Putting Edenville on the Map

An article appearing in the Warwick Valley Dispatch

October 11, 1933


Transcribed for the Warwick Valley History Website

By Yvonne Bauer

November 2004


Published on the web with the permission of the Dispatch



            Thru the generosity of my friend Mr. Chas. F. Egg, designer and minerologist, who spent a summer vacation camping in the Vernon valley, I enjoyed the perusal of a rear book, entitled “the Minerals of New York City and its Environs” by Manchester 1931, published by the New York “Minerological Club” for use of its members.  I quote here a paragraph form the book (P. 28) — “Orange County New York is well known to the older mineral collectors.  The prevailing rock is pre-cambrian limestone and granite.  The limestone is represented by a belt twenty-two miles long extending from Mts. Adam and Eve and running in a southwesterly direction on thru Franklin, N.J.  The list of minerals reported from this locality is quite extensive, the more important of which are: Orpiment, Phyrohotite, Ilmenite, Spinels, Magnetite, Pyroene, Allanite, Warwickite and others.  Probable this region is most noted for the wonderful spinels that have been found here (Plate No. 22) these large Spinels came from a locality near Amity whose location was a close secret, known to but two or three individuals and worked by them at first for pleasure and after-ward for profit; this probably accounts for so many specimens being scattered thru collections with labels giving the locality as Orange Co. only.  The only sources for these minerals are in the boulders, and abandoned ledges in the vicinity of Edenville and Amity, and several of the abandoned mines, notably the O’Neil mine (plate No. 99) located about tress miles south of Monroe”.

            Reminiscent of this location, I at once recalled much pertaining to its earlier residents back in the late sixties, and how within the past year “I had wandered over to our old home town and sat beneath the tree upon the old Edenville school house ground.  That sheltered you and me, but none were left to greet me, and few were left to know, who played with us upon that green some sixty years ago.

            Mr. Silas C. Young, mineralogist, then a venerable resident of the village, who resided at the southeast corner— property now the home of the Jackson’s—is undoubtedly one of the men mentioned in the foregoing quotation from “Masterson’s” book as keeping the location of the valuable Spinels of this locality a “dead secret.”  He studied and followed mineralogy first for pleasure and then for profit, for he made many valuable trades or exchanges with his spinels for western and foreign specimens.  It was my great pleasure when a mere lad to accompany this gentleman on two or three of these pilgrimages for spines, equipped with basket containing a few drills, stone-hammer bottle of blasting powder and a light lunch for an all day search in the hills in the vicinity of Amity and “Gibraltar Rock,”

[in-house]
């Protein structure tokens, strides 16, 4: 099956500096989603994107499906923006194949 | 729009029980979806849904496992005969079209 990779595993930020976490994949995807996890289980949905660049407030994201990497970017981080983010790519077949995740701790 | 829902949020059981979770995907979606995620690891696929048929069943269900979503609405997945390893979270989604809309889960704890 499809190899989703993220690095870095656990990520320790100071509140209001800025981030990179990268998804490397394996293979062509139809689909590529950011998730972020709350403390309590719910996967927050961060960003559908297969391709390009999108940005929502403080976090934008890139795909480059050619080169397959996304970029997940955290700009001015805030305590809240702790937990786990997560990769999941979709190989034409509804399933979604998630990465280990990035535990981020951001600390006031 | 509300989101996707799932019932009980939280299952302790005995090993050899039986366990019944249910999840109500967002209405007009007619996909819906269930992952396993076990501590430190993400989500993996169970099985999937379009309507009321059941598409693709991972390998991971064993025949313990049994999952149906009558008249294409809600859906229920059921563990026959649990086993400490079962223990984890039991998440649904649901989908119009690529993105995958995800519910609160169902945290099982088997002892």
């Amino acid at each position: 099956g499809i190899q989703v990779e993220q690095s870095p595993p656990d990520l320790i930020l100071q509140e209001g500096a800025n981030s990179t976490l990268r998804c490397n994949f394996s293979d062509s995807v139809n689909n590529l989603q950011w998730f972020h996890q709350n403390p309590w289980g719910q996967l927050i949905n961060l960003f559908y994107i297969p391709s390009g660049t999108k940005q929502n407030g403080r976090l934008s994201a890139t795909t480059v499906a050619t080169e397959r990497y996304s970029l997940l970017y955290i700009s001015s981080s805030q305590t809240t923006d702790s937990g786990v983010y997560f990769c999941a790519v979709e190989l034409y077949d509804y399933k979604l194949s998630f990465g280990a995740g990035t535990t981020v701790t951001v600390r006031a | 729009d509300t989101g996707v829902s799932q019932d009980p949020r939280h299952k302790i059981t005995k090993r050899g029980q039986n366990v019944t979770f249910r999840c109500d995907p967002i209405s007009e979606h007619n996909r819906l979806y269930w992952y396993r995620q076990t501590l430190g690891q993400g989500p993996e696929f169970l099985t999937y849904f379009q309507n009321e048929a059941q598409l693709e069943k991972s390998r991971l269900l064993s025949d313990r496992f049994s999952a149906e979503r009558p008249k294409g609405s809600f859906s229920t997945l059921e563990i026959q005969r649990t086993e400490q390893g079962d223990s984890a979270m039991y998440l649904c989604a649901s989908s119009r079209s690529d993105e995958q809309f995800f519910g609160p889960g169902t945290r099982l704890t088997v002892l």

This gentleman was a descendant of Dr. Young, who was largely instrumental in changing the name Postville to Edenville.  All honor to the memory of that older generation — Dr. Young and the founders of the hamlet during the eighteenth century – Col. Jacobus Post—then owned much of the present village site—Dr. Houston, Dr. Holly, Thadius Board, the Dusinberre’s, Nanny’s and other – Many of whose tombstones are to be found in the family plot at rear of the church.

            During the late sixties, Benj. Colwell and the Dusinberres conducted wagon and sleigh manufacturing establishments turning out on an average of fifty or sixty unites per year at each shop and employing some twenty or twenty-five workmen, wheelwrights, blacksmith, upholsterers, painter.  The merry ring of the anvils was music to the school kid’s ear on a bright spring morning and the young swains paid around two hundred and fifty dollars for a new hand made buggy from this stock.  This with new set of harness and a well bred colt from the farm, made that fellow a prince at heart.

            Thos.  Ellison—whom I believe was a descendent of Capt. Ellison of “Battle of Minisink” fame during Gen Hathorn’s operations—conducted a cooper shop west of the village where hand made washtubs, firkins, barrels, pails, and various scrubbing brushes for cleaning the dairy utensils were turned out, all made from the native white cedar and hardwoods.  This fine old gentleman had a large family of children some of whose descendants are still living in the County.